- The brakes on the 2018 feel stronger than the 2013. The rear brake also works on the 2018, at least so far. The rear brake on my 2011 never worked and on the 2013 it was barely effective.
- The added rake and trail on the 2018 inspires more confidence in the situations that I tend to ride the MTS. The 2018 feels more stable and does not dart around as much on our crappy California freeways. I assume part of that is due to the improvements made to Skyhook over the past five years.
- The electronics package and control switches are a big improvement over the 2013. The new TFT screen is easy to read even in bright sunlight and works well at night. The UI of the dash is very easy to learn and helps you understand how the changes you are making will impact the bike. I find the new larger switch gear easier to use with gloves than the 2013. I always struggled with the two small switches that changed the odometer and also had problems with the start button that turned on the heated grips on the 2013. It is nice to have a dedicated button for the heated grips now. Having cruise control is also going to be nice, since I ride I-5 up to Oregon a few times per year.
- Ergonomic preference obviously differs from rider to rider, but I find the seat height and distance to both the foot pegs and the ground to fit me better on the 1260. I am 6'2 with a 32 inch inseam and I was never completely flat footed at a stop on the 1200. On the 1260, with the stock seat, my knees are slight bent and I am flat footed at a stop. While riding my knees are higher than on the 2018, which to me feels more comfortable. I will eventually get a custom seat and the kit that raises the seat a bit. According to my dealer the seat raising kit that came with the 2015-2017 MTS is not included with the 2018.
- The new side bags are a big improvement over the multiple clamp bags of the 2013. The seem to seal a lot better. I had some issues with leaking on the 2013 and the 2011, so I am curious to see if the 2018 bags let in any water.
- Of course Ducati offering 0% financing also slightly influenced my decision. :grin2: I was going to pay cash, but being able to invest that money and not have it cost me anything to do so is a nice benefit.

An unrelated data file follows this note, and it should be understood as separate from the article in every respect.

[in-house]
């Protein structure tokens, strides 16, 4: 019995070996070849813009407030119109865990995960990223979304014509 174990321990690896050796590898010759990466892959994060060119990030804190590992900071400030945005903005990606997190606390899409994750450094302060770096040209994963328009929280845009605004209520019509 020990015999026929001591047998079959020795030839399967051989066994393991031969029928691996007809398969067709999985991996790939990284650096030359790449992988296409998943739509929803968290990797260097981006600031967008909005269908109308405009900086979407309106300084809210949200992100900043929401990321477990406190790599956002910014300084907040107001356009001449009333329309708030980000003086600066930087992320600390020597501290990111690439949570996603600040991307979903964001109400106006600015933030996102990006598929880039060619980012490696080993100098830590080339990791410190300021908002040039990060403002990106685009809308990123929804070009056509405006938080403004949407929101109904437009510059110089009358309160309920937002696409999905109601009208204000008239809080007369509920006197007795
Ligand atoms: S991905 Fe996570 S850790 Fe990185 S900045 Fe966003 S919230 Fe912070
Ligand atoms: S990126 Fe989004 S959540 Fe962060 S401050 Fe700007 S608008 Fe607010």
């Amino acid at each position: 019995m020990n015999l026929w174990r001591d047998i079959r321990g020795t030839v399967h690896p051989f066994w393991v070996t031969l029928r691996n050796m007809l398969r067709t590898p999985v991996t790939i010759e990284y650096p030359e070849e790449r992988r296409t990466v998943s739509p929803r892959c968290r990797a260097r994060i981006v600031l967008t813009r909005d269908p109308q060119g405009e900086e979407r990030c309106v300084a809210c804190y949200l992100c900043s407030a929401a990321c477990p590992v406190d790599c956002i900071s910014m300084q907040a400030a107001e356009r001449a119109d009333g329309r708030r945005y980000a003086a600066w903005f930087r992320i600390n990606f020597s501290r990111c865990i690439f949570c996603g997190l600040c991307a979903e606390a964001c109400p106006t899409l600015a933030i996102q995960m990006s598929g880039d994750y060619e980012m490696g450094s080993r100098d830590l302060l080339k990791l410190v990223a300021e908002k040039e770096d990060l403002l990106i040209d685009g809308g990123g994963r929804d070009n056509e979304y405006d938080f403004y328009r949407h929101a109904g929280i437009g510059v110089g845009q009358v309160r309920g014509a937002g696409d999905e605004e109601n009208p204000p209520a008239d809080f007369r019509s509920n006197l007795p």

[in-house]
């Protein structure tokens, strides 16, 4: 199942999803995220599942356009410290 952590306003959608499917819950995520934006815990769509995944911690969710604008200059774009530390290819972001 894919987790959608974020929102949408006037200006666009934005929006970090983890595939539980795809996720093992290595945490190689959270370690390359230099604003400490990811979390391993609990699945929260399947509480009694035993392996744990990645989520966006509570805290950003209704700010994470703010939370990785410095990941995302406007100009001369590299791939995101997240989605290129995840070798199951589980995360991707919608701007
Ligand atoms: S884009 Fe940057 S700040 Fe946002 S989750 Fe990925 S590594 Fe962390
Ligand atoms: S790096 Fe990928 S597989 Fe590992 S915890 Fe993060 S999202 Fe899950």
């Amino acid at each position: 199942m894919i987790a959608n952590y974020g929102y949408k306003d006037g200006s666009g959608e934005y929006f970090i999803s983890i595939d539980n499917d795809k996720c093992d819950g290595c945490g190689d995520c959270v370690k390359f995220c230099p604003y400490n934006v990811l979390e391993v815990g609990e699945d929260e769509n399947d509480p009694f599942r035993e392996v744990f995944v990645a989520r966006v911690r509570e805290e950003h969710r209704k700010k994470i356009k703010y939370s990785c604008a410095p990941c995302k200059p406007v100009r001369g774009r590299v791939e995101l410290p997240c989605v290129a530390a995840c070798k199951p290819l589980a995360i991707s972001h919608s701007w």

There are a few minor things I will miss about the 2013. Specifically the key holder in the front fairing and the handle near the left rear passenger peg that you can use to put the bike on the side stand. Other than that, I am very happy that I upgraded to the 2018. This is my third MTS and I still find the MTS to be the best all around bike for me.
 

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2019 1250 GS
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I love the brakes, holy cow they are effective! I thought the handling was great as well. I agree with your other comments about the dash. The demo I rode had the low seat installed and it was too low for me. Flat footing was great but it took out too much leg room. I felt like the cruise was so much better having a dedicated button rather than using TuneBoy. The auto blipper was good if used properly. I think the only two niggles I had were the frame plugs hitting around my knees and my shin touching the hose coming off the water pump. I think having the standard height seat would cure both of those items. I am shorter than you but have a 32” inseam.
 

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According to my dealer the seat raising kit that came with the 2015-2017 MTS is not included with the 2018.
Are you talking about the two plastic strips that raise the seat about an inch, plus the little piece that fits on the passenger seat, to cover the gap if the rider seat is in the lower position? Because those pieces absolutely do come with the 2018, mine shipped with the seat in the high position.
 

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I wonder if the QS on the Panigale is smoother. The QS on the 1260 seems to work about as well as Tuneboy; great at full throttle, YMMV otherwise. After owning a Tuneboy bike I was prepared for the very rough mid-throttle shift, could be a bad day for someone who didn't know.
 

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2021 Multistrada V4S
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Discussion Starter · #19 ·
Yes, that is what I am talking about. My dealer must be misinformed as they said the strips and passenger seat piece do not come with the bike. I will check back with them.Thanks!
 

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I love everything about my 2011.

But damn, Those new ones are pretty arnt they?